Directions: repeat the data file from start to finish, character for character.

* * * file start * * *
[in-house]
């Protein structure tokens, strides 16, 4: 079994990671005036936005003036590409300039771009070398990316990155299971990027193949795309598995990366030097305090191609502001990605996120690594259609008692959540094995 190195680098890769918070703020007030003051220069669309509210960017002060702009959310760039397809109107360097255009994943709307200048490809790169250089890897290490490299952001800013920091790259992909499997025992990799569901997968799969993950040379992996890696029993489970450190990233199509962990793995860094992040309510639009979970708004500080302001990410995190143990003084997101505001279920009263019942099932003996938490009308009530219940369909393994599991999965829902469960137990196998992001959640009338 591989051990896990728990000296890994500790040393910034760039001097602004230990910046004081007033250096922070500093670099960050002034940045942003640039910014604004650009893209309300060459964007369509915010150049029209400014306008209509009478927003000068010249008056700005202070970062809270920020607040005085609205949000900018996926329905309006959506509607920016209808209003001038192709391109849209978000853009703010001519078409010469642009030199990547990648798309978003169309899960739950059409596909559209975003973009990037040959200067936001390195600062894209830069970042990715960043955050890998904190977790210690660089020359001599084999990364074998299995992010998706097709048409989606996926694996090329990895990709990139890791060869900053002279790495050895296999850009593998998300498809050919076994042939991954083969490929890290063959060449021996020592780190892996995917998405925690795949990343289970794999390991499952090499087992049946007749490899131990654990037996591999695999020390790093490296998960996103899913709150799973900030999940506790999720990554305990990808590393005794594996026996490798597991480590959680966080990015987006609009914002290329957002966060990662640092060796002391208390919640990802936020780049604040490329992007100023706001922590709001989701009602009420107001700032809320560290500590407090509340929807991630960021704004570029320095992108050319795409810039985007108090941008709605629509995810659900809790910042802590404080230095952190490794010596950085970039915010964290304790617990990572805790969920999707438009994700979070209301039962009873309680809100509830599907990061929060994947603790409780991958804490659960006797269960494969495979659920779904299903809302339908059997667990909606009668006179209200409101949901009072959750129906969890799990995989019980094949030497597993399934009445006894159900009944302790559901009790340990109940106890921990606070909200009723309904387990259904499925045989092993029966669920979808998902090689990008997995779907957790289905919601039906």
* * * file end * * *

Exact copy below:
[in-house]
């Protein structure tokens, strides 16, 4: 079994990671005036936005003036590409300039771009070398990316990155299971990027193949795309598995990366030097305090191609502001990605996120690594259609008692959540094995 190195680098890769918070703020007030003051220069669309509210960017002060702009959310760039397809109107360097255009994943709307200048490809790169250089890897290490490299952001800013920091790259992909499997025992990799569901997968799969993950040379992996890696029993489970450190990233199509962990793995860094992040309510639009979970708004500080302001990410995190143990003084997101505001279920009263019942099932003996938490009308009530219940369909393994599991999965829902469960137990196998992001959640009338 591989051990896990728990000296890994500790040393910034760039001097602004230990910046004081007033250096922070500093670099960050002034940045942003640039910014604004650009893209309300060459964007369509915010150049029209400014306008209509009478927003000068010249008056700005202070970062809270920020607040005085609205949000900018996926329905309006959506509607920016209808209003001038192709391109849209978000853009703010001519078409010469642009030199990547990648798309978003169309899960739950059409596909559209975003973009990037040959200067936001390195600062894209830069970042990715960043955050890998904190977790210690660089020359001599084999990364074998299995992010998706097709048409989606996926694996090329990895990709990139890791060869900053002279790495050895296999850009593998998300498809050919076994042939991954083969490929890290063959060449021996020592780190892996995917998405925690795949990343289970794999390991499952090499087992049946007749490899131990654990037996591999695999020390790093490296998960996103899913709150799973900030999940506790999720990554305990990808590393005794594996026996490798597991480590959680966080990015987006609009914002290329957002966060990662640092060796002391208390919640990802936020780049604040490329992007100023706001922590709001989701009602009420107001700032809320560290500590407090509340929807991630960021704004570029320095992108050319795409810039985007108090941008709605629509995810659900809790910042802590404080230095952190490794010596950085970039915010964290304790617990990572805790969920999707438009994700979070209301039962009873309680809100509830599907990061929060994947603790409780991958804490659960006797269960494969495979659920779904299903809302339908059997667990909606009668006179209200409101949901009072959750129906969890799990995989019980094949030497597993399934009445006894159900009944302790559901009790340990109940106890921990606070909200009723309904387990259904499925045989092993029966669920979808998902090689990008997995779907957790289905919601039906």